Wilson and Ainge

The Tennessee football team's top recruiting targets in the fall of 2003 included a talented and productive quarterback who was in the process of guiding Hoover High to the Alabama state championship.

When John Parker Wilson gave Tennessee the cold shoulder, the Vols wound up signing a strong-armed passer from Oregon named Erik Ainge. Interesting, huh?

Three years later, Ainge paces the Southeastern Conference and ranks among the national leaders in passing yards (276.2 yards per game), total offense (269.0 yards per game) and passer efficiency (171.6 rating).

Wilson, who wound up signing with Alabama, isn't doing too badly, either. He ranks third among SEC quarterbacks in total offense (233.4 yards per game), fourth in passing yards (225.6 per game) and fifth in passer efficiency (140.58). He's completing 59.9 percent of his throws with 11 touchdowns and just five interceptions.

Ainge, a junior, and Wilson, a redshirt sophomore, meet for the first time Saturday at 3:30 in Neyland Stadium, giving Vol fans a chance to compare the guy Tennessee signed in February of 2004 with the one that got away.

Reminded earlier this week that the Vols recruited Wilson, UT head coach Phillip Fulmer replied: "We TRIED to. He does a really good job. Everything everybody thought he would be coming out of high school, he is.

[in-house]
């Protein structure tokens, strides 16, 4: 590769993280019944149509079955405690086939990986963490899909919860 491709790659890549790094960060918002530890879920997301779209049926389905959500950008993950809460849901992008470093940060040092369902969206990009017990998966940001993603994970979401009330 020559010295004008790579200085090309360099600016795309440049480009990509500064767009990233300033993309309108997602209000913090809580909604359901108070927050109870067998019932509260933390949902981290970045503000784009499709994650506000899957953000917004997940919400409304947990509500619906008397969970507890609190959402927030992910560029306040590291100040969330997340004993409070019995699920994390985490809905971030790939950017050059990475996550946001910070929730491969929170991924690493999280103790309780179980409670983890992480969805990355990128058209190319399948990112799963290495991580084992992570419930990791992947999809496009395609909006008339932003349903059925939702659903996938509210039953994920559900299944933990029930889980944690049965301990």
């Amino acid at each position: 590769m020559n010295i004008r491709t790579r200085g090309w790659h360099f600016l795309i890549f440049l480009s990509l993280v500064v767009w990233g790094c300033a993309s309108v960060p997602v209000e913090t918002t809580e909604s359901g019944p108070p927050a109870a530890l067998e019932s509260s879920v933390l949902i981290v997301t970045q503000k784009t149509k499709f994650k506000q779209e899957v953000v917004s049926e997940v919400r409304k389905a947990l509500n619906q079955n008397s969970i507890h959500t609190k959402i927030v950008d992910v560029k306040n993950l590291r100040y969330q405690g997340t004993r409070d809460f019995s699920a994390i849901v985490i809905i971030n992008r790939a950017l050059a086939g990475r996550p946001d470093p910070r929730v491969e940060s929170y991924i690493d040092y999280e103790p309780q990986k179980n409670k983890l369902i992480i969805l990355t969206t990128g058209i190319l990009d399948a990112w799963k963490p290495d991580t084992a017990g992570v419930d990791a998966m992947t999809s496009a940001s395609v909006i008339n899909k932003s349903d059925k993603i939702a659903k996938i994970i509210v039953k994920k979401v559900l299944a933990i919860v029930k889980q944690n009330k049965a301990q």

"He handles the offense extremely well. He can make all the throws. He's a tough guy who will step up in the pocket and throw it. If he has to run, he's a good runner with the ball. He's a field general with a good command of being a college quarterback."

After losing three-year starter Brodie Croyle to the NFL, Alabama was expected to experience a drop-off at quarterback this fall. That hasn't been the case, though. Wilson is doing a bang-up job in his first year as a starter. He proved his poise on the road by throwing TD passes of 78, 14 and 1 yards in the Tide's Sept. 23 game at Arkansas. And his clutch play has enabled Bama (5-2 overall) to eke out three wins by eight points or less this fall.

Much attention is focused on Alabama's dynamic receiving duo of D.J. Hall and Keith Brown, but those guys owe a lot of their success to Wilson's ability to elude pass rushers and unload pinpoint passes. Likewise, tailback Kenneth Darby owes much of his success to Wilson's ability to spread defenses and take pressure off the ground game.

"Wilson does a really good job of running their offense, getting the ball to the big-play wide receivers," Fulmer said.

If things had gone a little differently on the recruiting trail three years ago, however, Wilson might spend this Saturday getting the ball to UT's Robert Meachem and Jayson Swain, instead of D.J. Hall and Keith Brown.

And Erik Ainge might be an Oregon Duck, instead of a Tennessee Vol.


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